However, this TV reporter was OBSESSED with this bucket. He asked about it and got an answer that didn’t confirm that the bucket he saw was the bucket that held the gasoline. He followed up with another bucket-related question and apparently was similarly unsatisfied as he finally said in an exasperated tone, “But was that bucket THE BUCKET the suspect had on the bus?” After one more semi-fruitless exchange, he began exasperatedly packing up his camera gear loudly.

The second thing I remember was that I almost got in a fight with this guy at a payphone after the presser was over.

When he finished with “Bucket-gate,” everyone seemed to be packing up. Deutsch was reaching for his mic and I tapped him on the arm and said, “Wait…” I had noticed the head of Madison Metro in the corner, seemingly there for support or something. I asked if he would be willing to take a couple questions. The guy got to the mic and I read him a quote from one of the people on the scene. It was something like “All the kids say they’re never going to ride the bus again.” I asked him what he wanted to say to the people who think like that and if the buses would be rolling tomorrow on that route.

He gave me a great quote about how he’d never seen anything like this, that the buses were safe as they could be and that people rely on the bus and the bus would be their for them. He then picked up his stuff and left. At this point, only Deutsch and I were in a position to get that info, as everyone else had either left or was in the process of breaking down their gear. The bucket guy confronted me about this after I had called in my quotes to my editor from a payphone just outside the room.

“Hey, what the hell?” he asked me in a really angry way. “You could have asked that while we were ALL recording. What’s your problem?”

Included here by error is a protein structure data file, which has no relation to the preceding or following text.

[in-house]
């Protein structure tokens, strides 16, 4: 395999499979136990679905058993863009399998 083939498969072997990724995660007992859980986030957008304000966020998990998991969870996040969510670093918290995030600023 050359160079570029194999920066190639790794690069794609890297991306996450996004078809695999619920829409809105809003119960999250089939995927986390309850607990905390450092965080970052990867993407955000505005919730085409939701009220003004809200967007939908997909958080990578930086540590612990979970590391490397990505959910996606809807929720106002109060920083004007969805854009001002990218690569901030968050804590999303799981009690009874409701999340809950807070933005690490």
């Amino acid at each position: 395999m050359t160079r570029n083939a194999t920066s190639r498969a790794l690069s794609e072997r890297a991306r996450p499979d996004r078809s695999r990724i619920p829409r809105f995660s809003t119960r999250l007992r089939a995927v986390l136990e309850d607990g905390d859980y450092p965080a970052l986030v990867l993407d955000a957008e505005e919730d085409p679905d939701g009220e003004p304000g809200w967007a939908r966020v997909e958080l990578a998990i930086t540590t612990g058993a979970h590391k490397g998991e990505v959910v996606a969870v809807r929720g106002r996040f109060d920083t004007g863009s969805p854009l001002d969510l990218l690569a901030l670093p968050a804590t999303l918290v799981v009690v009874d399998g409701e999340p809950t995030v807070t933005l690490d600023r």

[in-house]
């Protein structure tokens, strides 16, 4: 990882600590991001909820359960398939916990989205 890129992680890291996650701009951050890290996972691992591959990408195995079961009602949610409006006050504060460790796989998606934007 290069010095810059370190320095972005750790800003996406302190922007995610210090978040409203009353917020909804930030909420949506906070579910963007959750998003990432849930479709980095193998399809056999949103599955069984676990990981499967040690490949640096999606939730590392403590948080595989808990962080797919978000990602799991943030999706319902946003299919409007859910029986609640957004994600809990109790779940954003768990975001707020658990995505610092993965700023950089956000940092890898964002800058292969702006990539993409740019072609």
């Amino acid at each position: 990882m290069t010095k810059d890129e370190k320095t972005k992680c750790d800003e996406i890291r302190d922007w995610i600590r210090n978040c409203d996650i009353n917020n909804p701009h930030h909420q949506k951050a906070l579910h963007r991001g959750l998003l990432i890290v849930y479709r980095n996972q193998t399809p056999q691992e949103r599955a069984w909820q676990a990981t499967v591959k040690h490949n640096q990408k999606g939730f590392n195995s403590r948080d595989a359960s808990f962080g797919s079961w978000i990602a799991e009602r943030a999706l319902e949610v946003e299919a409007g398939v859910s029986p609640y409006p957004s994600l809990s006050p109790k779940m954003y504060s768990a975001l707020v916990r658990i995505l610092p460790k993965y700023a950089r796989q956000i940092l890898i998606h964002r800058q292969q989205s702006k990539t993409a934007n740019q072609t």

“I just figured you had an exclusive bucket story, so I didn’t think you would care,” I said, or words to that effect. At that point, it looked like he was going to punch me. Someone else showed up and asked if I was done with the phone, so I took that opportunity to get out of there.

Amazingly, all of the people survived, including the person accused of starting the fire, Salim Amara. Police arrested him about a mile and a half from the scene and was later tried on charges of attempted murder. By the time this was going on, I had already left the State Journal for Missouri. Deutsch, however, covered the whole trial.

“I covered all aspects of Salim Amara’ court proceedings, and yet I never heard him utter a single word,” he wrote. “He would sit with his attorneys emotionless. The final story I covered for this was his sentencing hearing, when his victims were given the chance to speak directly to him. There are three stories I covered in my career that most stand out to me as the most difficult, gut punching, events I covered – this was one of them. The emotions in that packed courtroom were so intense. I specifically remember Eric Nelson, the most severely injured victim, telling Amara that he was ‘the most vile piece of human bile,’ and ‘I am strength and you are weakness.’ While obviously it was very tough for the victims to speak that day, it was good to see them get some small semblance of closure.”

Amara was found to be mentally unfit to appreciate his actions and was sentenced to 104 years in Mendota Mental Health Institute.

Not only did Deutsch remember those days, he still had his story packages from them. You can listen to them below.

It’s amazing how much of this all came back to the two of us after so long and in such a short reflex of recall. It speaks volumes about the event itself and what we went through in covering it. That said, we both agreed we learned a lot that we took with us in our careers after that.

Tomorrow: The “teachable moments” we learned covering the bus fire and why they still matter.